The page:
François-Xavier Roth has raised eyebrows with historically informed interpretations of Baroque works and, recently, 20th century icons like the Rite of Spring, with his ensemble Les Siècles. His recording of Mahler’s Fifth Symphony is what I would call splendidly central.
I’ve long considered this work a sort of giant concerto for orchestra. No section can hide. Roth’s tempo for the first movement is almost jaunty and has none of the ‘baggage’ of Bernstein’s 1987 live Vienna Philharmonic London Proms recording (a performance which I was lucky enough to attend) or Barbirolli’s legendary 1968 New Philharmonia recording. Nonetheless, it works. Similarly, the second movement, which Roth successfully distinguishes from its predecessor. (Many conductors don’t!) The central scherzo – a giant fulcrum – is masterfully handled, the rubato producing chiaroscuro effects like clouds scudding across the sun on a windy day.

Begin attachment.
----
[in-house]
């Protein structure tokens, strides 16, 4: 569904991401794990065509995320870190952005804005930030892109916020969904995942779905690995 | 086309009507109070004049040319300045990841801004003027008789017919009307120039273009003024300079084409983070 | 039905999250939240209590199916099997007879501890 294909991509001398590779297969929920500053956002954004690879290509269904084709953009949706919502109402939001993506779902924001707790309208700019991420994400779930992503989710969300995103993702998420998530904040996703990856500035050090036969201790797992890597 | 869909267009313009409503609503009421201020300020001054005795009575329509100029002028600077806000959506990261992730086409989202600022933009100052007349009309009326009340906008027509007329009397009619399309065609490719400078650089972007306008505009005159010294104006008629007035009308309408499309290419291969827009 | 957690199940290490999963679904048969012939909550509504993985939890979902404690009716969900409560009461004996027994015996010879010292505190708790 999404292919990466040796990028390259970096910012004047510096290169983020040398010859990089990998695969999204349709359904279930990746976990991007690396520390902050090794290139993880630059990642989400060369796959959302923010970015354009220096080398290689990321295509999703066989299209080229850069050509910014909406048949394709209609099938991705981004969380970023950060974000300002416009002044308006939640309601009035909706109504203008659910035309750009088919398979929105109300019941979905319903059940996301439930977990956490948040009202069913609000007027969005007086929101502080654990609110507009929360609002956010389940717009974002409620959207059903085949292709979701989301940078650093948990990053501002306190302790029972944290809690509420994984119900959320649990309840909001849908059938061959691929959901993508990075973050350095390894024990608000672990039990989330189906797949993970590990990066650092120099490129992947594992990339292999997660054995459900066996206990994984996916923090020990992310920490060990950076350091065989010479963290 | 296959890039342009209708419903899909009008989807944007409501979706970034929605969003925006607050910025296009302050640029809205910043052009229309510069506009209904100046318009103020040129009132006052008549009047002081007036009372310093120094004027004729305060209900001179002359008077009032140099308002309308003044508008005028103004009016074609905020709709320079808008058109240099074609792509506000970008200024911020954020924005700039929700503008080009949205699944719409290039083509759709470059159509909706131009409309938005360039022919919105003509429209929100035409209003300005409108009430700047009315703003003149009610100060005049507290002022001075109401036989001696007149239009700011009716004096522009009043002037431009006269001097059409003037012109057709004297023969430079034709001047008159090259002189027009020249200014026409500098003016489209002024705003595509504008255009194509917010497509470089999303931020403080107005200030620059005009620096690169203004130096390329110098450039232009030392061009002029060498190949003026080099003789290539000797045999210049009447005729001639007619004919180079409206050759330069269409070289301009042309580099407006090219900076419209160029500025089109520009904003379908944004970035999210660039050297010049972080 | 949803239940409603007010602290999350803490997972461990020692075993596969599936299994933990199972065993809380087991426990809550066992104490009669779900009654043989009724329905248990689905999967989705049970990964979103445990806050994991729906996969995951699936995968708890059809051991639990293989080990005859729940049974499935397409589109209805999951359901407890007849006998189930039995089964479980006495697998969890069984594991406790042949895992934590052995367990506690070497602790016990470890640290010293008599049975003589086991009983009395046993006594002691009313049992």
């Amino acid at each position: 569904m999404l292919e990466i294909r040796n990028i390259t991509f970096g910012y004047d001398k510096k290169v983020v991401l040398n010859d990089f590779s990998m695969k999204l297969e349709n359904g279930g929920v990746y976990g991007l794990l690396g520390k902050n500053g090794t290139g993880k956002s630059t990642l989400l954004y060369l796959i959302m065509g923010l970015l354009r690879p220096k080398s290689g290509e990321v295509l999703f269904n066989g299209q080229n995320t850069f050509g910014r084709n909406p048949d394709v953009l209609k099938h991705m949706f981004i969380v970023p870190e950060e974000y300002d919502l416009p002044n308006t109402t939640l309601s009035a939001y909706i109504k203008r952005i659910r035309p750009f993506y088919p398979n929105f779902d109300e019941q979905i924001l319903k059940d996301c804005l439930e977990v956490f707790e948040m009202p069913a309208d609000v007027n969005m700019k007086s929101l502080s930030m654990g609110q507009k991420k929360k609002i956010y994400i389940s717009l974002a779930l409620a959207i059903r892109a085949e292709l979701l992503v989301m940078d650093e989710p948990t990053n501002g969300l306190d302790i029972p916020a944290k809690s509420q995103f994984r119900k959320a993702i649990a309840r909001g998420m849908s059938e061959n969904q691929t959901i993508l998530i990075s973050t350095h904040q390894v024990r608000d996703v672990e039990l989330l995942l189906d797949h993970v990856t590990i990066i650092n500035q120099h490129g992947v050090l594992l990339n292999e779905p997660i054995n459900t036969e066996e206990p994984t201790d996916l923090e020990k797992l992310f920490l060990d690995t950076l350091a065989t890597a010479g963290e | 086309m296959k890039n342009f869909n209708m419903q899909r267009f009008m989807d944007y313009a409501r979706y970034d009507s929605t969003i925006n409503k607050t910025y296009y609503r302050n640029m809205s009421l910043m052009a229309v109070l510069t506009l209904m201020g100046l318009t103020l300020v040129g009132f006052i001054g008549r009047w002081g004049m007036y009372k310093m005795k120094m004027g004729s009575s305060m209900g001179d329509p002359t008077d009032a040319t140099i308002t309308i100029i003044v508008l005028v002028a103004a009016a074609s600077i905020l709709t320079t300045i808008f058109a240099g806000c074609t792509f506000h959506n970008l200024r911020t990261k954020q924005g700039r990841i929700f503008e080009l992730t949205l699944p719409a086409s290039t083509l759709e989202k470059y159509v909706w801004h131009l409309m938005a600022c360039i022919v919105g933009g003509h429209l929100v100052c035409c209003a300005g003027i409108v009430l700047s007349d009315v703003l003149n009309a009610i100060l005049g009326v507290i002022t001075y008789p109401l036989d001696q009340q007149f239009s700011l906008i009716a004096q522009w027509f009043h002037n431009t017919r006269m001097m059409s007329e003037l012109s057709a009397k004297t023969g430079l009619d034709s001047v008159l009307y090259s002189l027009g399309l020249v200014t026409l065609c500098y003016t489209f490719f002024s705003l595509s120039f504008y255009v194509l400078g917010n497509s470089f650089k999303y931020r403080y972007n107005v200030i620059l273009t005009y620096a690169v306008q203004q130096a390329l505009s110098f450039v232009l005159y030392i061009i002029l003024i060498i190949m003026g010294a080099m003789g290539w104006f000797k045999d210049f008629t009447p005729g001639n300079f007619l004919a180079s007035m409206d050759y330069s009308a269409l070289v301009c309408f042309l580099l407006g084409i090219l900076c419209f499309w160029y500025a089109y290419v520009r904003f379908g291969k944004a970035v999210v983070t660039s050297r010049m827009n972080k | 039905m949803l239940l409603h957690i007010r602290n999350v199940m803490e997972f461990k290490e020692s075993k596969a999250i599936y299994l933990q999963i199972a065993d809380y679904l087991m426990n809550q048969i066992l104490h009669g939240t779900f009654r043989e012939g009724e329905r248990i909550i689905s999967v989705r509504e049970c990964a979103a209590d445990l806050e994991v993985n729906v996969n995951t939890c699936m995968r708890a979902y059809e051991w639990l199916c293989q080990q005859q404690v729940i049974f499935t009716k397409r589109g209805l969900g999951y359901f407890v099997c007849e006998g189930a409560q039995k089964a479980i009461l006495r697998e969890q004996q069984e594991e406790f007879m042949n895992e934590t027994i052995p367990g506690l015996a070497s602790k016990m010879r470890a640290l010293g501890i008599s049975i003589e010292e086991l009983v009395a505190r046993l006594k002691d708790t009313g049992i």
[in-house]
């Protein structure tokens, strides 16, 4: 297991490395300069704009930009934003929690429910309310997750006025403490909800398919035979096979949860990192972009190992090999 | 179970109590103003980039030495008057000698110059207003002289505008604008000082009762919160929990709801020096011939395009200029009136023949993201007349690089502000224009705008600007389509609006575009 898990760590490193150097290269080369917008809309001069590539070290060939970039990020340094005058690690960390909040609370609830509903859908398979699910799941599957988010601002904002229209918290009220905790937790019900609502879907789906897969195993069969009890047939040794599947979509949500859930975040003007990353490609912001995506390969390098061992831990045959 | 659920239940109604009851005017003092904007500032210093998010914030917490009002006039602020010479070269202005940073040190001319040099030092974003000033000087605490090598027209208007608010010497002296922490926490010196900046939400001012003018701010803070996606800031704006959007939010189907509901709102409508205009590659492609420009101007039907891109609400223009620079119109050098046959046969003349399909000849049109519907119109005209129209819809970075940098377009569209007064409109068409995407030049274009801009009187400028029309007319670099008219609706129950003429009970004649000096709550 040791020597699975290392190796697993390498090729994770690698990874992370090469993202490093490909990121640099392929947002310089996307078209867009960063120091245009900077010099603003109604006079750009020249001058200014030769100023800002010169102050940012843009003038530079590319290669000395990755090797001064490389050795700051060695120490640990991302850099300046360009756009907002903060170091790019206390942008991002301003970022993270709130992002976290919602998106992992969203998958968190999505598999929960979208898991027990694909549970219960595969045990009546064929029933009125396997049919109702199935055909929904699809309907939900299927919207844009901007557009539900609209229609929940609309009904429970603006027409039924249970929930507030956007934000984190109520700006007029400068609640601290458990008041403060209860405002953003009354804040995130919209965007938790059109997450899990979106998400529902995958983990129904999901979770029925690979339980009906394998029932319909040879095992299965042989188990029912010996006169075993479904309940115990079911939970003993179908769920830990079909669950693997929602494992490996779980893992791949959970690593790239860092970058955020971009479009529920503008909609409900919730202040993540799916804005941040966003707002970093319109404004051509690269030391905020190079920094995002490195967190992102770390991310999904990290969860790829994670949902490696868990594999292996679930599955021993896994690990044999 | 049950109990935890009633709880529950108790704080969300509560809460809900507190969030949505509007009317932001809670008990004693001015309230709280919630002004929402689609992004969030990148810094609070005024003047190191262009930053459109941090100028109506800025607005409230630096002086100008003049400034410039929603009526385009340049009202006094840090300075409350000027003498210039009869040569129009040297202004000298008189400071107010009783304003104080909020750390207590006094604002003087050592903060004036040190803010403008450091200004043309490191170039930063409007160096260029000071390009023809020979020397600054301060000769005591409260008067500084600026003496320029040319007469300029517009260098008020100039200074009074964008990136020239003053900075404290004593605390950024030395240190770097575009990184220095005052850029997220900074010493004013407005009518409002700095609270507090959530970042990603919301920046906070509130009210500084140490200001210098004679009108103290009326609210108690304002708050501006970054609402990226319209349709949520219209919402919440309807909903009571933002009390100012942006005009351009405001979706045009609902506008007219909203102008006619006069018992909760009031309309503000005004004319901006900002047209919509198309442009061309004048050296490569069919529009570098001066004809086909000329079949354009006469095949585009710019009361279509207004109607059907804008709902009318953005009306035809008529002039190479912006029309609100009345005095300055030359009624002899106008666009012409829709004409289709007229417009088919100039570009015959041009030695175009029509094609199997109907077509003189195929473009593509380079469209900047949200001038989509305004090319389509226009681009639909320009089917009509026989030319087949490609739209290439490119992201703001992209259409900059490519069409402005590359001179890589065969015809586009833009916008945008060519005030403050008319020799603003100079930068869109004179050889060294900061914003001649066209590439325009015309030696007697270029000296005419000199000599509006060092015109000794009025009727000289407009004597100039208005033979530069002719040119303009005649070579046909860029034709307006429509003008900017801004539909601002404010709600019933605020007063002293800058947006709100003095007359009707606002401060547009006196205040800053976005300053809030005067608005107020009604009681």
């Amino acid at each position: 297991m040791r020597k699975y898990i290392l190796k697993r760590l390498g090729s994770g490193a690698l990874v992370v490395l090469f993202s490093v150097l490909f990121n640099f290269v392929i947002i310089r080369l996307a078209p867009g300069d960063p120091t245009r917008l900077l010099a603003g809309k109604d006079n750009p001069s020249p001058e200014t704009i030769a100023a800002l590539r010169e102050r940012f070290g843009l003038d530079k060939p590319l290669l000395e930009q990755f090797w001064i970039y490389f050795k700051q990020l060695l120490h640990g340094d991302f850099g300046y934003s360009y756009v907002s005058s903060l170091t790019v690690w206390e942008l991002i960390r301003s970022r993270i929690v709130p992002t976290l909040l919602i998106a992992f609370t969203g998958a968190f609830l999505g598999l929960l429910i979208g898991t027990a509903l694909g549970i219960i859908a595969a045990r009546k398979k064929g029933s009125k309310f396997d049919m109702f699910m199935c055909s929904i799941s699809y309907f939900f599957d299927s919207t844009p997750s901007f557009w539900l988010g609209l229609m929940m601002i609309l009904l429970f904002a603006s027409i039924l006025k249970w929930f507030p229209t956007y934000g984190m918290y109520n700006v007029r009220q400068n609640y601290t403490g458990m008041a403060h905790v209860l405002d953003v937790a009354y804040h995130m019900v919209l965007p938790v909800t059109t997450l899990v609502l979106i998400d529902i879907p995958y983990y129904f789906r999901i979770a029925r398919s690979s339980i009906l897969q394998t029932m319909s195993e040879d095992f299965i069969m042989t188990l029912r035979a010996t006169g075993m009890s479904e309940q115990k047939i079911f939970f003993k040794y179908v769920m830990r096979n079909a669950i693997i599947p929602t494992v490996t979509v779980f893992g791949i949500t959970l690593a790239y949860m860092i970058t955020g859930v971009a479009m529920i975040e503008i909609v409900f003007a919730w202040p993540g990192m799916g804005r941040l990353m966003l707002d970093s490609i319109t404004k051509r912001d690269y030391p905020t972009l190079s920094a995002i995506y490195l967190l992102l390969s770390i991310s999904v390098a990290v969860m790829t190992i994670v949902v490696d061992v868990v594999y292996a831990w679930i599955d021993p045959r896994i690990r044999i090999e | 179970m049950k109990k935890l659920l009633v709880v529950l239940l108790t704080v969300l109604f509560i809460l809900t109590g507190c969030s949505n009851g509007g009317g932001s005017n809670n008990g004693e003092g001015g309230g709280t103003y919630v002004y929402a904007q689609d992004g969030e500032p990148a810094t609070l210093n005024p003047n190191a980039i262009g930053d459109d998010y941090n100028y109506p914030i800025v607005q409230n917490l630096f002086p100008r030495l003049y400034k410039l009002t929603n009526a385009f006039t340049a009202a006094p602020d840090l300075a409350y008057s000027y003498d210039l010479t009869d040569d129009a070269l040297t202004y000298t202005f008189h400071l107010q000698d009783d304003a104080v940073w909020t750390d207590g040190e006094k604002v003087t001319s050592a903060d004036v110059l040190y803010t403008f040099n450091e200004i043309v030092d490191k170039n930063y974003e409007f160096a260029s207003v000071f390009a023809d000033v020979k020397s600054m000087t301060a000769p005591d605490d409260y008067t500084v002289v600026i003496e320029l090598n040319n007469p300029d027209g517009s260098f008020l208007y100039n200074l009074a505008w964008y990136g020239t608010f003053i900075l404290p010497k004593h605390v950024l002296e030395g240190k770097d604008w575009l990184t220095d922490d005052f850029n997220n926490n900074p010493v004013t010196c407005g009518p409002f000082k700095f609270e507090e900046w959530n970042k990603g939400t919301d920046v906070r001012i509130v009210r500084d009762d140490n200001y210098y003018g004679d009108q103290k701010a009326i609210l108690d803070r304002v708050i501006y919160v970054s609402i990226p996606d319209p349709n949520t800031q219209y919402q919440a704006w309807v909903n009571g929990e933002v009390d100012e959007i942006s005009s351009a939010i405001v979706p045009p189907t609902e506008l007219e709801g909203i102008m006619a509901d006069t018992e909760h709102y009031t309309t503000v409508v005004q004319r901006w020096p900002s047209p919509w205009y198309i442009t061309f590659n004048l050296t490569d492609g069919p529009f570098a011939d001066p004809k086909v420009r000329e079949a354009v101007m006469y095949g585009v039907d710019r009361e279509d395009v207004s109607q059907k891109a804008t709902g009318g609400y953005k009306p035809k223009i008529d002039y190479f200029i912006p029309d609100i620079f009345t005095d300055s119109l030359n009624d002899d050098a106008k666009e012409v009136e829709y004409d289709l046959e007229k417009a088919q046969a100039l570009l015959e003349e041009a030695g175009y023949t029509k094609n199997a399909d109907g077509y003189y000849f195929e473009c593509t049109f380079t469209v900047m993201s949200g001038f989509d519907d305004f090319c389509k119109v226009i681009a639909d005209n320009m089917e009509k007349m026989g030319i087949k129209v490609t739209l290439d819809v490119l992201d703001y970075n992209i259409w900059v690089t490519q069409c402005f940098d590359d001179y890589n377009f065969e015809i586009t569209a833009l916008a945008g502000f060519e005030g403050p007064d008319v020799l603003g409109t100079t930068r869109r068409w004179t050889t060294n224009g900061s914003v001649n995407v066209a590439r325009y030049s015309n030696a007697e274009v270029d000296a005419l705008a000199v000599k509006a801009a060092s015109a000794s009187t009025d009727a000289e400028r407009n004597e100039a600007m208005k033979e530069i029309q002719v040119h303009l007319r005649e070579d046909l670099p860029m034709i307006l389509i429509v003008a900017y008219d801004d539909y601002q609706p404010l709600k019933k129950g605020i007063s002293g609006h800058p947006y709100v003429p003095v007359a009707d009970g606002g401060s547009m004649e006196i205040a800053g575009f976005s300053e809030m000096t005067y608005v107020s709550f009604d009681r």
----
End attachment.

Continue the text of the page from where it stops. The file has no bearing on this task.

The famous Adagietto, at around ten minutes, is taken at a sensible tempo, without the neurasthenic wallow Bernstein (and, latterly Haitink) ultimately adopted. No shades of a mascara-streaked Dirk Bogarde wandering around the Venice Lido. The finale with its ‘woodland’ introduction is almost Mendelssohnian in its gossamer charm. The orchestral textures conjured up with Gürztenich Orchestra of Cologne are consistently transparent. A thoroughly recommendable version.